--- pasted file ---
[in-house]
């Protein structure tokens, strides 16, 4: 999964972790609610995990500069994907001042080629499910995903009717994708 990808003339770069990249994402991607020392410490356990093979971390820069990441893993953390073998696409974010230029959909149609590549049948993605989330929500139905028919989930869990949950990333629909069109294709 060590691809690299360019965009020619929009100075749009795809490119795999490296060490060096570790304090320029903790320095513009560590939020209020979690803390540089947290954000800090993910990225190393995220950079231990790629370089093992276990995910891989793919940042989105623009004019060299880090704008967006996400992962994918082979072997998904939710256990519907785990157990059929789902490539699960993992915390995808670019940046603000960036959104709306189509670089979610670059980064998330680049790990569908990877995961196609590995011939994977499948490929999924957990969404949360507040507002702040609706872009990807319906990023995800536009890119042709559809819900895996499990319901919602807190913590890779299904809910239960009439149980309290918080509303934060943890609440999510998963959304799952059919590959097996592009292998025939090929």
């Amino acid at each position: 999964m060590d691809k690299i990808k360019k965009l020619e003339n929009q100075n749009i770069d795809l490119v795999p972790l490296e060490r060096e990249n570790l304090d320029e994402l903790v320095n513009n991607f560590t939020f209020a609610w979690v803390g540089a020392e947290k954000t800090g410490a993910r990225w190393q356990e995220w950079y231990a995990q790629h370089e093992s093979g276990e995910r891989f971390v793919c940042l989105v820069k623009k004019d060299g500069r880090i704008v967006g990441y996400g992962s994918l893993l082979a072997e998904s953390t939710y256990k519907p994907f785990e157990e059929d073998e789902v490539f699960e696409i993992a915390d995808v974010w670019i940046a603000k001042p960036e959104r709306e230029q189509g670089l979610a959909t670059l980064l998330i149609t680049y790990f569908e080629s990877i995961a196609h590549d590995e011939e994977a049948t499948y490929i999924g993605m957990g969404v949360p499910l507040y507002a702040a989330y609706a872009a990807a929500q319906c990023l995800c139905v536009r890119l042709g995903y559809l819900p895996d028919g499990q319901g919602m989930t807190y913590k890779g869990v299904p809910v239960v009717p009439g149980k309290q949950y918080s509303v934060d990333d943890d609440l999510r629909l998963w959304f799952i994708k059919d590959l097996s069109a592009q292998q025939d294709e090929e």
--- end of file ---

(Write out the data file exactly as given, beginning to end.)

[in-house]
């Protein structure tokens, strides 16, 4: 999964972790609610995990500069994907001042080629499910995903009717994708 990808003339770069990249994402991607020392410490356990093979971390820069990441893993953390073998696409974010230029959909149609590549049948993605989330929500139905028919989930869990949950990333629909069109294709 060590691809690299360019965009020619929009100075749009795809490119795999490296060490060096570790304090320029903790320095513009560590939020209020979690803390540089947290954000800090993910990225190393995220950079231990790629370089093992276990995910891989793919940042989105623009004019060299880090704008967006996400992962994918082979072997998904939710256990519907785990157990059929789902490539699960993992915390995808670019940046603000960036959104709306189509670089979610670059980064998330680049790990569908990877995961196609590995011939994977499948490929999924957990969404949360507040507002702040609706872009990807319906990023995800536009890119042709559809819900895996499990319901919602807190913590890779299904809910239960009439149980309290918080509303934060943890609440999510998963959304799952059919590959097996592009292998025939090929």
């Amino acid at each position: 999964m060590d691809k690299i990808k360019k965009l020619e003339n929009q100075n749009i770069d795809l490119v795999p972790l490296e060490r060096e990249n570790l304090d320029e994402l903790v320095n513009n991607f560590t939020f209020a609610w979690v803390g540089a020392e947290k954000t800090g410490a993910r990225w190393q356990e995220w950079y231990a995990q790629h370089e093992s093979g276990e995910r891989f971390v793919c940042l989105v820069k623009k004019d060299g500069r880090i704008v967006g990441y996400g992962s994918l893993l082979a072997e998904s953390t939710y256990k519907p994907f785990e157990e059929d073998e789902v490539f699960e696409i993992a915390d995808v974010w670019i940046a603000k001042p960036e959104r709306e230029q189509g670089l979610a959909t670059l980064l998330i149609t680049y790990f569908e080629s990877i995961a196609h590549d590995e011939e994977a049948t499948y490929i999924g993605m957990g969404v949360p499910l507040y507002a702040a989330y609706a872009a990807a929500q319906c990023l995800c139905v536009r890119l042709g995903y559809l819900p895996d028919g499990q319901g919602m989930t807190y913590k890779g869990v299904p809910v239960v009717p009439g149980k309290q949950y918080s509303v934060d990333d943890d609440l999510r629909l998963w959304f799952i994708k059919d590959l097996s069109a592009q292998q025939d294709e090929e």